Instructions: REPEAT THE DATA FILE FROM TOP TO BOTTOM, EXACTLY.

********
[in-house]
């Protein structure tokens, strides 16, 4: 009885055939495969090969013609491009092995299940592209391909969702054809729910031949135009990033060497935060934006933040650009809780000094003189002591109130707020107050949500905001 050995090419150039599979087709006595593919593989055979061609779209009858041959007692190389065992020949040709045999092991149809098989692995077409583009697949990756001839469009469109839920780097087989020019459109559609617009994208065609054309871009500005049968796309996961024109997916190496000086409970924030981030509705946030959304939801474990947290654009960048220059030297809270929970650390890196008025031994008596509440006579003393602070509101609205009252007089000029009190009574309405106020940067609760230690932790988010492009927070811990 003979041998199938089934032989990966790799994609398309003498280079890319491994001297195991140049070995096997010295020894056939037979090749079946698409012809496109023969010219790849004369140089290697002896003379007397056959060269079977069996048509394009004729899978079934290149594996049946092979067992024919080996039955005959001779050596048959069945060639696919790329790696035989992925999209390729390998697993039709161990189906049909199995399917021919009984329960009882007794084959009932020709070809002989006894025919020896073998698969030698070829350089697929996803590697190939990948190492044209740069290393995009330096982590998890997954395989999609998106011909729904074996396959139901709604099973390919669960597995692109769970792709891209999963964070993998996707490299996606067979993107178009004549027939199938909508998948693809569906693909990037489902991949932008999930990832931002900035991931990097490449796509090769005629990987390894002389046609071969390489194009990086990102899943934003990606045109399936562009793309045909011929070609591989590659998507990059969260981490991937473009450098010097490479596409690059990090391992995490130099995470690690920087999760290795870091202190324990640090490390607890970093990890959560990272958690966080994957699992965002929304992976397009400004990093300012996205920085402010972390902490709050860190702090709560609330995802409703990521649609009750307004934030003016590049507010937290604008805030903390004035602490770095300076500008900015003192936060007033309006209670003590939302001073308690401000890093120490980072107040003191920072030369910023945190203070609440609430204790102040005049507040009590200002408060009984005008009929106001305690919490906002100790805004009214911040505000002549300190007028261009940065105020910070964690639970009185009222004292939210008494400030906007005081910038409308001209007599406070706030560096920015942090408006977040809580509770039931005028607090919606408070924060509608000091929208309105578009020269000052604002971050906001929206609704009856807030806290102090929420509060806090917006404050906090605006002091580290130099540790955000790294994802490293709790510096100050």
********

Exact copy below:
[in-house]
């Protein structure tokens, strides 16, 4: 009885055939495969090969013609491009092995299940592209391909969702054809729910031949135009990033060497935060934006933040650009809780000094003189002591109130707020107050949500905001 050995090419150039599979087709006595593919593989055979061609779209009858041959007692190389065992020949040709045999092991149809098989692995077409583009697949990756001839469009469109839920780097087989020019459109559609617009994208065609054309871009500005049968796309996961024109997916190496000086409970924030981030509705946030959304939801474990947290654009960048220059030297809270929970650390890196008025031994008596509440006579003393602070509101609205009252007089000029009190009574309405106020940067609760230690932790988010492009927070811990 003979041998199938089934032989990966790799994609398309003498280079890319491994001297195991140049070995096997010295020894056939037979090749079946698409012809496109023969010219790849004369140089290697002896003379007397056959060269079977069996048509394009004729899978079934290149594996049946092979067992024919080996039955005959001779050596048959069945060639696919790329790696035989992925999209390729390998697993039709161990189906049909199995399917021919009984329960009882007794084959009932020709070809002989006894025919020896073998698969030698070829350089697929996803590697190939990948190492044209740069290393995009330096982590998890997954395989999609998106011909729904074996396959139901709604099973390919669960597995692109769970792709891209999963964070993998996707490299996606067979993107178009004549027939199938909508998948693809569906693909990037489902991949932008999930990832931002900035991931990097490449796509090769005629990987390894002389046609071969390489194009990086990102899943934003990606045109399936562009793309045909011929070609591989590659998507990059969260981490991937473009450098010097490479596409690059990090391992995490130099995470690690920087999760290795870091202190324990640090490390607890970093990890959560990272958690966080994957699992965002929304992976397009400004990093300012996205920085402010972390902490709050860190702090709560609330995802409703990521649609009750307004934030003016590049507010937290604008805030903390004035602490770095300076500008900015003192936060007033309006209670003590939302001073308690401000890093120490980072107040003191920072030369910023945190203070609440609430204790102040005049507040009590200002408060009984005008009929106001305690919490906002100790805004009214911040505000002549300190007028261009940065105020910070964690639970009185009222004292939210008494400030906007005081910038409308001209007599406070706030560096920015942090408006977040809580509770039931005028607090919606408070924060509608000091929208309105578009020269000052604002971050906001929206609704009856807030806290102090929420509060806090917006404050906090605006002091580290130099540790955000790294994802490293709790510096100050």